Damon Hill, Villeneuve’s teammate, has yet to win the world championship (although it Looks as if 1996 could be his year), so far lacking the maturity to put it all together. He hasn’t the flair to be a Nigel Mansell, nor the success to be in the same league as his legendary father, Graham Hill. It will be some time before he is able to step out of his father’s shadow. At the moment, perhaps the most deserving man of the hero moniker is two-time world champion Michael Schumacher. Now driving for Ferrari, he has had his abilities underestimated by the press and fans alike. He served notice this year in Barcelona though, when he won a brilliantly driven rain-soaked race in which only six cars finished. But

comparisons to the great Q-ton Senna - even after having won two world championships before the age of 27 - remain questionable. Schumacher, unfortunately, has not had the quality of competition that his predecessors did. Alain Prost, Ayrton Senna, and Niger Manse11 all raced at the same time, and often put on incredible driving displays (Mansell’s win at Hungary in 1989 comes to mind) despite sometimes vast power discrepanties among the cars. Schumacher’s contemporaries, on the other hand, are unproven drivers like Will,Villeneuve, Alesi, Coulthard and Hakkinen. Schumacher is good, but one has to wonder how he would stack up against a Prost or Senna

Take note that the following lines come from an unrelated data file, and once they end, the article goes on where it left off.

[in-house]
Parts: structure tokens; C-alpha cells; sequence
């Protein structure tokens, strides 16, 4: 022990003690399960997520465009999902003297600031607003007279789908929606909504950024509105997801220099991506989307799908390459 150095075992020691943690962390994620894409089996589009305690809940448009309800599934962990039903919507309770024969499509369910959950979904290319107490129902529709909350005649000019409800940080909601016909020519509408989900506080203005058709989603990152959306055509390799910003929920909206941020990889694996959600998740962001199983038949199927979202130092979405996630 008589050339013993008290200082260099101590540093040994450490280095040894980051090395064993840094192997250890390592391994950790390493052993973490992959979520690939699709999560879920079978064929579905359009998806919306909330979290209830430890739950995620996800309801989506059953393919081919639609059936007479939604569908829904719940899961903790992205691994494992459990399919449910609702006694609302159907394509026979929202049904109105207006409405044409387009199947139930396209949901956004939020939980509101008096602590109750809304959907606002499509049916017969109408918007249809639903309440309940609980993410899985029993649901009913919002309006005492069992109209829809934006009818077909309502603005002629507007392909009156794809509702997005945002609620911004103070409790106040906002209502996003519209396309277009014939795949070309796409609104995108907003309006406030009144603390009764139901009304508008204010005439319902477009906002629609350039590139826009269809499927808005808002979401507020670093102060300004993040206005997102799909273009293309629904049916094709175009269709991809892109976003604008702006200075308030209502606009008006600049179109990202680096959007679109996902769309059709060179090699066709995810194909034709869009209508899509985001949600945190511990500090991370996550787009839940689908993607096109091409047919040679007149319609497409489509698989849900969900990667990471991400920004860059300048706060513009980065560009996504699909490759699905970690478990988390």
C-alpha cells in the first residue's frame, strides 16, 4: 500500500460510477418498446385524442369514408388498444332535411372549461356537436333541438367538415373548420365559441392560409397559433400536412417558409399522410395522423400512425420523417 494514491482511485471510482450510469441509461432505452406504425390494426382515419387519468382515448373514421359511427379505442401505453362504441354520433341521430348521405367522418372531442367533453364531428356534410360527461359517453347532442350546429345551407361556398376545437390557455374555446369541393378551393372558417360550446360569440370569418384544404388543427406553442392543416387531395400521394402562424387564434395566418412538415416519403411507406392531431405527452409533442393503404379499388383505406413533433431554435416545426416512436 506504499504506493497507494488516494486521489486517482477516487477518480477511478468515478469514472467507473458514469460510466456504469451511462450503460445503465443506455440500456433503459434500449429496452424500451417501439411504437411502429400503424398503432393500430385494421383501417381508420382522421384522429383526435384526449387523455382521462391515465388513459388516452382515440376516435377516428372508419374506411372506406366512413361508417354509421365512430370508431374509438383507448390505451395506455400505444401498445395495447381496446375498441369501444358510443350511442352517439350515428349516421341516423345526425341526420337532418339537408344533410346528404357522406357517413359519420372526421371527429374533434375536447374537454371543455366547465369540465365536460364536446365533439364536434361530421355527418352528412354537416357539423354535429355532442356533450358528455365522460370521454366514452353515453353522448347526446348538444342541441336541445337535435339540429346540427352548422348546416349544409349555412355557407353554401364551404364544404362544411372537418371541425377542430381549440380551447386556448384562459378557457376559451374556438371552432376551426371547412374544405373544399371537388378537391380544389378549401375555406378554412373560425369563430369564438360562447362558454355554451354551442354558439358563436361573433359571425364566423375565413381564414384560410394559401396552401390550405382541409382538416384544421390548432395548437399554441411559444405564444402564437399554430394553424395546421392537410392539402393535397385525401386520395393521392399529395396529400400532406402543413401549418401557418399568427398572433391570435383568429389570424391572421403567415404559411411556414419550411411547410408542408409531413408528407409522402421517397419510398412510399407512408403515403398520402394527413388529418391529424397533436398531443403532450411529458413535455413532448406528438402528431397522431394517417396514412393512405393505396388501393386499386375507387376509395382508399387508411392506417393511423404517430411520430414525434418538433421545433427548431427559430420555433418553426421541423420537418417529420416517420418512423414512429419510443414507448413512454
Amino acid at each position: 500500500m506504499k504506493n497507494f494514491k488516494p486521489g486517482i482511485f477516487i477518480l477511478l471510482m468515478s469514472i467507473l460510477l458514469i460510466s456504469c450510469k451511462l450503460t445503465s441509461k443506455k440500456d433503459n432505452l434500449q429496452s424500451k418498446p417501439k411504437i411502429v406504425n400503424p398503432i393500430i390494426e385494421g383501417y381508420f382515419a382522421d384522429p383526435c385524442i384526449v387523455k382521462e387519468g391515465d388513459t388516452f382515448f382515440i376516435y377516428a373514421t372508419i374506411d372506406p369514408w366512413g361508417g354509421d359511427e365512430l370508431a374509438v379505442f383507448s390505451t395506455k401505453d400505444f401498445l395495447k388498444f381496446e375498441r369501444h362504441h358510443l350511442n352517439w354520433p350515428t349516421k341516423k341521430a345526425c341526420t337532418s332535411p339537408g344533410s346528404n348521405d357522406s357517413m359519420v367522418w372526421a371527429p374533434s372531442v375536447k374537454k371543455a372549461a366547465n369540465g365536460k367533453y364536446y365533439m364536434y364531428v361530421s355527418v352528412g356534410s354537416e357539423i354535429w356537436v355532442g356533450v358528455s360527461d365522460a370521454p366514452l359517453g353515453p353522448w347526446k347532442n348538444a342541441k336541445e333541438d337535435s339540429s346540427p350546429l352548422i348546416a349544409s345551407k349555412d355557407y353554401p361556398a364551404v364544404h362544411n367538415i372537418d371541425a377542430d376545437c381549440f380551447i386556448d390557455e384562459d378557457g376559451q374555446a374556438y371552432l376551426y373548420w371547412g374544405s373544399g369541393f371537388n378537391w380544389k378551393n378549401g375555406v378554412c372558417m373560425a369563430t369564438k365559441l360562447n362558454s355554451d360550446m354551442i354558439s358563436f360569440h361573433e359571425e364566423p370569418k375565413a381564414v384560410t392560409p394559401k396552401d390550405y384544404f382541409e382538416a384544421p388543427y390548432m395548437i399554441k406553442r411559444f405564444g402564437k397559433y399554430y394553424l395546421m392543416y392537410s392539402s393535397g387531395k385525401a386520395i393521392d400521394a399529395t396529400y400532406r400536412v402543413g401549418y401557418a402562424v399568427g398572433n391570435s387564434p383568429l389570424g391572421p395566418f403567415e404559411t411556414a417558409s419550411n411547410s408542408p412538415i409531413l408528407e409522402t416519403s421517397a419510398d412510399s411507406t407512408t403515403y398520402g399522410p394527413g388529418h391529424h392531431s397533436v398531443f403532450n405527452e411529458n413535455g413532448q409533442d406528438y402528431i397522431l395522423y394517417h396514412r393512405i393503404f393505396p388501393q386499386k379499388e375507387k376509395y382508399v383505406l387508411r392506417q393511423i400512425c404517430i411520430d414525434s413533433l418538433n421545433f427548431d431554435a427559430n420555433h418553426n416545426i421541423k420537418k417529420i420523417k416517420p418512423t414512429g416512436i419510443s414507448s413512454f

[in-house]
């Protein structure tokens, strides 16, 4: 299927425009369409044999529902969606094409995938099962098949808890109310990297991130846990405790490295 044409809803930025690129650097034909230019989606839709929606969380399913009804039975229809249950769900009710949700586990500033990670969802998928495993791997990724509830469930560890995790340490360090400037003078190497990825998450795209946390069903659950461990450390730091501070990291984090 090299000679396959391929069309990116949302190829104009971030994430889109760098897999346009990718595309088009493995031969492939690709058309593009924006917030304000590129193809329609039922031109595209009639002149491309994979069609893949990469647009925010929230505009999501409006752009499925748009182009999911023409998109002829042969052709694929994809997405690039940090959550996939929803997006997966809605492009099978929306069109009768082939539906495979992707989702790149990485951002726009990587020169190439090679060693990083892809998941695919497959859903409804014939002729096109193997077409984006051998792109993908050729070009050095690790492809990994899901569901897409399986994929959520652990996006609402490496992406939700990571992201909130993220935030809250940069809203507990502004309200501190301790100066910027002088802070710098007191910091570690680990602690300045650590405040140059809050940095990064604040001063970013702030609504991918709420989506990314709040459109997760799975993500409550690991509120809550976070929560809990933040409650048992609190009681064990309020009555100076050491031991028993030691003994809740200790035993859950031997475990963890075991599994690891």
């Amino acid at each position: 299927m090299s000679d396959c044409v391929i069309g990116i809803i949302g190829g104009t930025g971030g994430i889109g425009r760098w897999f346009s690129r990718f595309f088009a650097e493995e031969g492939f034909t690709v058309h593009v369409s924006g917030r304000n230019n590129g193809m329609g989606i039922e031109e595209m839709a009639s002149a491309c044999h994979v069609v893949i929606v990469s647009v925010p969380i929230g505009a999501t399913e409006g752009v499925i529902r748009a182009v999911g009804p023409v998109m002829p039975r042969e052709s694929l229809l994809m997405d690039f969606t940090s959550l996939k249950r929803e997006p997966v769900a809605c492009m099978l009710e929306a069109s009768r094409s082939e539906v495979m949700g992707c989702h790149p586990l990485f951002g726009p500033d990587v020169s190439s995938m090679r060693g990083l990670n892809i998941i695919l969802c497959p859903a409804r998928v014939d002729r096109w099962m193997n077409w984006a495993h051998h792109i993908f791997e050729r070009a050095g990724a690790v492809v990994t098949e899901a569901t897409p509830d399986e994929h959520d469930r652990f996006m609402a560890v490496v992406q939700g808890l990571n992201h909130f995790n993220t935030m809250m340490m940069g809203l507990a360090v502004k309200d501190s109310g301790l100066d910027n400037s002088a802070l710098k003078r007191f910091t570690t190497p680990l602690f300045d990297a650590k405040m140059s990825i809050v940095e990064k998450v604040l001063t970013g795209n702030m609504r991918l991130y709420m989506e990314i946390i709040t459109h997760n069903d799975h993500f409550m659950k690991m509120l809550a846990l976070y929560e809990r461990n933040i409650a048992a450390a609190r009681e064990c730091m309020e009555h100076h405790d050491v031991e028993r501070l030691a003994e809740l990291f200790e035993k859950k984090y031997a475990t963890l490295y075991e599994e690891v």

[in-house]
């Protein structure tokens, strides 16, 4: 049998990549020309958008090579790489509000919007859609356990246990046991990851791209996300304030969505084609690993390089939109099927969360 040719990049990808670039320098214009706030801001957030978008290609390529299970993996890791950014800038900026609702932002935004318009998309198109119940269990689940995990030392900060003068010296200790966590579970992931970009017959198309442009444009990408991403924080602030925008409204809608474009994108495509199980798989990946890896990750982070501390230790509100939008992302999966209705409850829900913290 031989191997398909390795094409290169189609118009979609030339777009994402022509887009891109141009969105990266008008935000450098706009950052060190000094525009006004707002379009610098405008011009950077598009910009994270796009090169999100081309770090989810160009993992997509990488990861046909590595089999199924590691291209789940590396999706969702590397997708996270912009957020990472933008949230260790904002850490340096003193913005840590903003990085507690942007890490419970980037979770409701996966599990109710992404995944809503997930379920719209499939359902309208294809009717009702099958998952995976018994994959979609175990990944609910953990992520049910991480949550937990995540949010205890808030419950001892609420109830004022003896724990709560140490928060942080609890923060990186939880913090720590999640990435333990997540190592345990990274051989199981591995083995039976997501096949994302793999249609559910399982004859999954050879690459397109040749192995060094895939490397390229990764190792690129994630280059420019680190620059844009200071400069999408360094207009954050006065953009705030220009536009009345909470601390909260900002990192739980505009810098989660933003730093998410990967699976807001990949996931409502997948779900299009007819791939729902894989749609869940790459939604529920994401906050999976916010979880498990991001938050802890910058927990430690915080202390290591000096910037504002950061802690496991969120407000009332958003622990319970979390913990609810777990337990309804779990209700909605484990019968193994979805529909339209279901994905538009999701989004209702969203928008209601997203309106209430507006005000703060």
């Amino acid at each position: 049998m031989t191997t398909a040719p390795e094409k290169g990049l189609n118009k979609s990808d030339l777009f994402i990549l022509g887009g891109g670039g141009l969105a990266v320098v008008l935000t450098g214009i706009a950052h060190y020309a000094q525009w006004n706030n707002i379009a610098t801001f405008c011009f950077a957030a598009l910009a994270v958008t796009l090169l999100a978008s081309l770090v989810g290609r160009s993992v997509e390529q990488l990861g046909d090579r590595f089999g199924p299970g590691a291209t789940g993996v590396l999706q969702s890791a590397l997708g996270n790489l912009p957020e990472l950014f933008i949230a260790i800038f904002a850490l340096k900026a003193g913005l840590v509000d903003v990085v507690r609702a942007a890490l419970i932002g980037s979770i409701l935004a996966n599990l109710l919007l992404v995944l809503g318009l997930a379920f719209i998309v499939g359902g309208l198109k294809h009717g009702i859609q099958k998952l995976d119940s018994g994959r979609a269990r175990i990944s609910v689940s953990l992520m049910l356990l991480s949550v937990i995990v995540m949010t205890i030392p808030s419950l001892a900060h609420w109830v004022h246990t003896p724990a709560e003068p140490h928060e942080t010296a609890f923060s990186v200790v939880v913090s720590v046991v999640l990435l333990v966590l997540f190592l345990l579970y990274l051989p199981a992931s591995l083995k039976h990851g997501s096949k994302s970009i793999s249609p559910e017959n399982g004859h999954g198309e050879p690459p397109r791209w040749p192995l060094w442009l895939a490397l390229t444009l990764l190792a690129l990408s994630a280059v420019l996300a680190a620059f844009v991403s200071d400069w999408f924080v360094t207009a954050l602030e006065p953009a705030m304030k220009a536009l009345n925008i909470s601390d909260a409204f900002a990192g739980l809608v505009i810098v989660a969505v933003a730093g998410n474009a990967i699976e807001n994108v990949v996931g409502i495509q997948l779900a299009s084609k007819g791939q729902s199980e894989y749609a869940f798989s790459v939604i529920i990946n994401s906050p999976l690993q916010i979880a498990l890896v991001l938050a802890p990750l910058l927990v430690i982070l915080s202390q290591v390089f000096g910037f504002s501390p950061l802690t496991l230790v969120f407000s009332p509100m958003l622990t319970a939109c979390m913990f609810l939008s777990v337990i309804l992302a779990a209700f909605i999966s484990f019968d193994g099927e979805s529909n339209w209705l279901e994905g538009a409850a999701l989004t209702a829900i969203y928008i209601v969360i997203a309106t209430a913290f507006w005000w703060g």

in their prime. While the sport lacks true heroes at the moment, it still remains hugely popular around the world. The technology involved is unparalleled in the sporting world, and the frequently apparent animosity between various drivers also gives it an edge that the IndyCar Series still lacks. Above all, it is one of the few sports with a truly gladiatorial aspect about it - the pain ted cars plastered with signs, the enormous wealth, the roaring sounds and the helmeted and costumed drivers conjure up images of a Roman arena, only louder and more dramatic. In a sport that brings all this , and more, it cannot be long before true heroes take their places again.


STUDENTS

ADVISING

CO-OP -

We are looking for a Chair Person and Assistant Chair Person Communication for the Fall Term of 1996 (September - December) Write a ‘volunteer’ resume. Write a letter, addressed to the Chair Etienne Phaneuf, explaining why you want to hold a Chair position, and what you plan to do in that position. Send both of these in an email message to: sac@undergrad.math.uwaterloo.ca. Include “I wanna be a chair” in the subject line. Application de’adline is July 12, 1996. .J+~p:‘y’, -;jY~=Jgg$!g.‘,~-&~ Iq-“$y-.: &T-$ >*~.‘y@$-&, p-7:r:.J&s$;$g%$ f.“gfi$Tpy g<-g-&p-$&Z&~ 1”*J( ,~*,*sL+: “#&2 _&1,, ‘i”~~~“~“~~‘t3:~*‘.~~~~e~~~~~.~-r;~,..:$’-:~~,; :- ” ; d&a. I

WANTED l aa People interested in Body Image issues, alternatives to social programs, safer sex campaigns, and human rights - call Heather at the Student issues Resource Centre at ext. 6331.

WE ARE OPEN MondZb to Friday 12 noon until 6 pm.

Spring Hours mmm l SmmP Tuesday 12:30 p.m. to 2 p.m.

Monday and Wednesday 2~30 to 4:30 p.m. Thursday IO:00 a.m.to 11:00 a.m.

“students serving students It

P saeeps

oeo $Las l . . $a.59


16

SPORTS

IMPRINT,

Friday, June 28, 1996

Fencing : Just Duel It by Patricia special

F

Woolcott

to Imprint